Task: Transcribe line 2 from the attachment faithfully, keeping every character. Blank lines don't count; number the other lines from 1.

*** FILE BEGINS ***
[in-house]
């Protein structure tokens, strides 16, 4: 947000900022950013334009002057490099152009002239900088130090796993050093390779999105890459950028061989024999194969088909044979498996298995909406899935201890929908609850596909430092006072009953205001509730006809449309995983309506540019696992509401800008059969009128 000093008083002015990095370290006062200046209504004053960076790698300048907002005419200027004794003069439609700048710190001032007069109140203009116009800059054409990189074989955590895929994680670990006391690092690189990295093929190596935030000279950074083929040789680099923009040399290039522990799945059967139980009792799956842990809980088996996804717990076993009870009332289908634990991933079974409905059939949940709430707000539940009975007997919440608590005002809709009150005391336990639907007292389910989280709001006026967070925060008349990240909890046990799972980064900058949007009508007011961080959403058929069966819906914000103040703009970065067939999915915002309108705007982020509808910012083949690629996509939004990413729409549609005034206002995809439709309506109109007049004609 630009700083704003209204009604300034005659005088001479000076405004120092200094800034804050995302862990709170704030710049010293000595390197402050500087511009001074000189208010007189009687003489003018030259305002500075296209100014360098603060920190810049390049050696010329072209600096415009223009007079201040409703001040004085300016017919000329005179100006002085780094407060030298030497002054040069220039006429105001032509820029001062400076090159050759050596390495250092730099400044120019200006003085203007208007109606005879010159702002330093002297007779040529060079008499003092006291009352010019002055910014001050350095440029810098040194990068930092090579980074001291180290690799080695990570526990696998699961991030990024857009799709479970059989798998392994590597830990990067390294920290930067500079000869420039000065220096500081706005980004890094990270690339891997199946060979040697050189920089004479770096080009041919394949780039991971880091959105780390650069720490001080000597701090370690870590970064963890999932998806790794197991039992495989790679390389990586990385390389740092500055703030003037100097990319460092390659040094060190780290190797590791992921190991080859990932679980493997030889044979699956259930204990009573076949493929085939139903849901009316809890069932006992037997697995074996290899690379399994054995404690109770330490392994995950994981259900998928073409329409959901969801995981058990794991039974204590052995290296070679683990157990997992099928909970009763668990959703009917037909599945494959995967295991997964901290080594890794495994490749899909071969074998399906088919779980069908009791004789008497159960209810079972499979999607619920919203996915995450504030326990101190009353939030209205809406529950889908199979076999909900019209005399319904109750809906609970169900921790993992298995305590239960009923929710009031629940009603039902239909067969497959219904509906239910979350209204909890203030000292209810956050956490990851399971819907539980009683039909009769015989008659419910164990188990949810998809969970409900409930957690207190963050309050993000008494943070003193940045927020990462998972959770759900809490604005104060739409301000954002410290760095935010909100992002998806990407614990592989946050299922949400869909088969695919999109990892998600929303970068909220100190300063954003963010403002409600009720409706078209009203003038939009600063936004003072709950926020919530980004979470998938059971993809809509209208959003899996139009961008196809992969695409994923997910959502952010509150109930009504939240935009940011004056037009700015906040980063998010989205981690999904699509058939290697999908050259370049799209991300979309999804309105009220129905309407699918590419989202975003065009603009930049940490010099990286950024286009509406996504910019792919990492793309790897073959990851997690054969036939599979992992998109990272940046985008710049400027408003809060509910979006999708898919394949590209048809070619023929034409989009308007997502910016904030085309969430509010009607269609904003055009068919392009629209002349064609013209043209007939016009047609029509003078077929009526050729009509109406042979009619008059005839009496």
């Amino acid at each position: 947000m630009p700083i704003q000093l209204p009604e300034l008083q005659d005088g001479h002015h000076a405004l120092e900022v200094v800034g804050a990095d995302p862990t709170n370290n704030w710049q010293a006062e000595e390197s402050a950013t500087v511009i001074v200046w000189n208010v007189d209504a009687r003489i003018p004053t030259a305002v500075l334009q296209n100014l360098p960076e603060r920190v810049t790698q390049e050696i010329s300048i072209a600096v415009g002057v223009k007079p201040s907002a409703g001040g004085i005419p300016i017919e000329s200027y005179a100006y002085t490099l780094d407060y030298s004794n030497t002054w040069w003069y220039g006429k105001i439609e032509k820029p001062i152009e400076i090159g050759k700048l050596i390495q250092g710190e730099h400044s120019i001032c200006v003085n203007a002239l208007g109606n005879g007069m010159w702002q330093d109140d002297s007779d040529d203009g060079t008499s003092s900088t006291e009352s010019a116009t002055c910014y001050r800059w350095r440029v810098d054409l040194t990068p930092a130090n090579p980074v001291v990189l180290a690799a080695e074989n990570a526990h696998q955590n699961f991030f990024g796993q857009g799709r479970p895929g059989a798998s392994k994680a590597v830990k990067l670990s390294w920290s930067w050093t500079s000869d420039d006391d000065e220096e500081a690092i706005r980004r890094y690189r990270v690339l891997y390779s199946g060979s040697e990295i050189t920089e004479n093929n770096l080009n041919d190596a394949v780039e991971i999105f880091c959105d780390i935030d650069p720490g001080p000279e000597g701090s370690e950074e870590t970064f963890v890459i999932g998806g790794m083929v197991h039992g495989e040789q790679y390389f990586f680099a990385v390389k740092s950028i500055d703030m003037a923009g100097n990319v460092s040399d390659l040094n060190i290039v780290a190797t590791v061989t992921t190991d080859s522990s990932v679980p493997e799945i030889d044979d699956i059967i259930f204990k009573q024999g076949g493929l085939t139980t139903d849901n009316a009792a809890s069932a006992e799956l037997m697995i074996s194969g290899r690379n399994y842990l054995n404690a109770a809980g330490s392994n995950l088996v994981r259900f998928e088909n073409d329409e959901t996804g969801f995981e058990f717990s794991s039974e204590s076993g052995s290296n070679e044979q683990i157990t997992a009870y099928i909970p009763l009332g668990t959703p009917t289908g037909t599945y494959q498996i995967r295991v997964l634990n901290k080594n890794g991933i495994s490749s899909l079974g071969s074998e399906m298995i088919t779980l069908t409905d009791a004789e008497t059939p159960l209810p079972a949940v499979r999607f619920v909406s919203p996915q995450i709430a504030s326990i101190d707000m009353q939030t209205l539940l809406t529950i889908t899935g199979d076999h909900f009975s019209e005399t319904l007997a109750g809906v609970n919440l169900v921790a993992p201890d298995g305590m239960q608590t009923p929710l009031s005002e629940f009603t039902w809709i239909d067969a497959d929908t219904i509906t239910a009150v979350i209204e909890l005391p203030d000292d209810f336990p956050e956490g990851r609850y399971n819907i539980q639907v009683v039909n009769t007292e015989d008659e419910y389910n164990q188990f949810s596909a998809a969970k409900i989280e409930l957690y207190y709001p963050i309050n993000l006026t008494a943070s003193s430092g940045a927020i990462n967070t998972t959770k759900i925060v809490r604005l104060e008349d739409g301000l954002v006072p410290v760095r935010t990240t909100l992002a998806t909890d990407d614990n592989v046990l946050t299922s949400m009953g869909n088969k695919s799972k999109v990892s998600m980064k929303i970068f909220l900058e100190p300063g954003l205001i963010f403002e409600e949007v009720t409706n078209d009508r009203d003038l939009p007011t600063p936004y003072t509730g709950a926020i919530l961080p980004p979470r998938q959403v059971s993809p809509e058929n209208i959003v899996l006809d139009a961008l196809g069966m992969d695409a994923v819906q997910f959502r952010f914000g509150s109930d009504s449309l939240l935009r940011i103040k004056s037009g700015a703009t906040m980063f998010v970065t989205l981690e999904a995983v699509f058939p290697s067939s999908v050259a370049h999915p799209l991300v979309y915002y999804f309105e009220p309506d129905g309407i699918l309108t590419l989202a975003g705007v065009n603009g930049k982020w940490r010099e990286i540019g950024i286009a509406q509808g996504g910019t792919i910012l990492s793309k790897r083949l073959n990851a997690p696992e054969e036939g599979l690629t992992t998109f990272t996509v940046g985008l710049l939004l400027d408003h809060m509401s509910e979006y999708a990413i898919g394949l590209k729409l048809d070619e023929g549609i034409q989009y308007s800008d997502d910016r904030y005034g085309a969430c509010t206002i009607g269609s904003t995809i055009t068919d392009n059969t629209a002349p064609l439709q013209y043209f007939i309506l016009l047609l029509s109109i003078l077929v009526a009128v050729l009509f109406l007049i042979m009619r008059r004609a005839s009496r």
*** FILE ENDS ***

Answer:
């Protein structure tokens, strides 16, 4: 947000900022950013334009002057490099152009002239900088130090796993050093390779999105890459950028061989024999194969088909044979498996298995909406899935201890929908609850596909430092006072009953205001509730006809449309995983309506540019696992509401800008059969009128 000093008083002015990095370290006062200046209504004053960076790698300048907002005419200027004794003069439609700048710190001032007069109140203009116009800059054409990189074989955590895929994680670990006391690092690189990295093929190596935030000279950074083929040789680099923009040399290039522990799945059967139980009792799956842990809980088996996804717990076993009870009332289908634990991933079974409905059939949940709430707000539940009975007997919440608590005002809709009150005391336990639907007292389910989280709001006026967070925060008349990240909890046990799972980064900058949007009508007011961080959403058929069966819906914000103040703009970065067939999915915002309108705007982020509808910012083949690629996509939004990413729409549609005034206002995809439709309506109109007049004609 630009700083704003209204009604300034005659005088001479000076405004120092200094800034804050995302862990709170704030710049010293000595390197402050500087511009001074000189208010007189009687003489003018030259305002500075296209100014360098603060920190810049390049050696010329072209600096415009223009007079201040409703001040004085300016017919000329005179100006002085780094407060030298030497002054040069220039006429105001032509820029001062400076090159050759050596390495250092730099400044120019200006003085203007208007109606005879010159702002330093002297007779040529060079008499003092006291009352010019002055910014001050350095440029810098040194990068930092090579980074001291180290690799080695990570526990696998699961991030990024857009799709479970059989798998392994590597830990990067390294920290930067500079000869420039000065220096500081706005980004890094990270690339891997199946060979040697050189920089004479770096080009041919394949780039991971880091959105780390650069720490001080000597701090370690870590970064963890999932998806790794197991039992495989790679390389990586990385390389740092500055703030003037100097990319460092390659040094060190780290190797590791992921190991080859990932679980493997030889044979699956259930204990009573076949493929085939139903849901009316809890069932006992037997697995074996290899690379399994054995404690109770330490392994995950994981259900998928073409329409959901969801995981058990794991039974204590052995290296070679683990157990997992099928909970009763668990959703009917037909599945494959995967295991997964901290080594890794495994490749899909071969074998399906088919779980069908009791004789008497159960209810079972499979999607619920919203996915995450504030326990101190009353939030209205809406529950889908199979076999909900019209005399319904109750809906609970169900921790993992298995305590239960009923929710009031629940009603039902239909067969497959219904509906239910979350209204909890203030000292209810956050956490990851399971819907539980009683039909009769015989008659419910164990188990949810998809969970409900409930957690207190963050309050993000008494943070003193940045927020990462998972959770759900809490604005104060739409301000954002410290760095935010909100992002998806990407614990592989946050299922949400869909088969695919999109990892998600929303970068909220100190300063954003963010403002409600009720409706078209009203003038939009600063936004003072709950926020919530980004979470998938059971993809809509209208959003899996139009961008196809992969695409994923997910959502952010509150109930009504939240935009940011004056037009700015906040980063998010989205981690999904699509058939290697999908050259370049799209991300979309999804309105009220129905309407699918590419989202975003065009603009930049940490010099990286950024286009509406996504910019792919990492793309790897073959990851997690054969036939599979992992998109990272940046985008710049400027408003809060509910979006999708898919394949590209048809070619023929034409989009308007997502910016904030085309969430509010009607269609904003055009068919392009629209002349064609013209043209007939016009047609029509003078077929009526050729009509109406042979009619008059005839009496």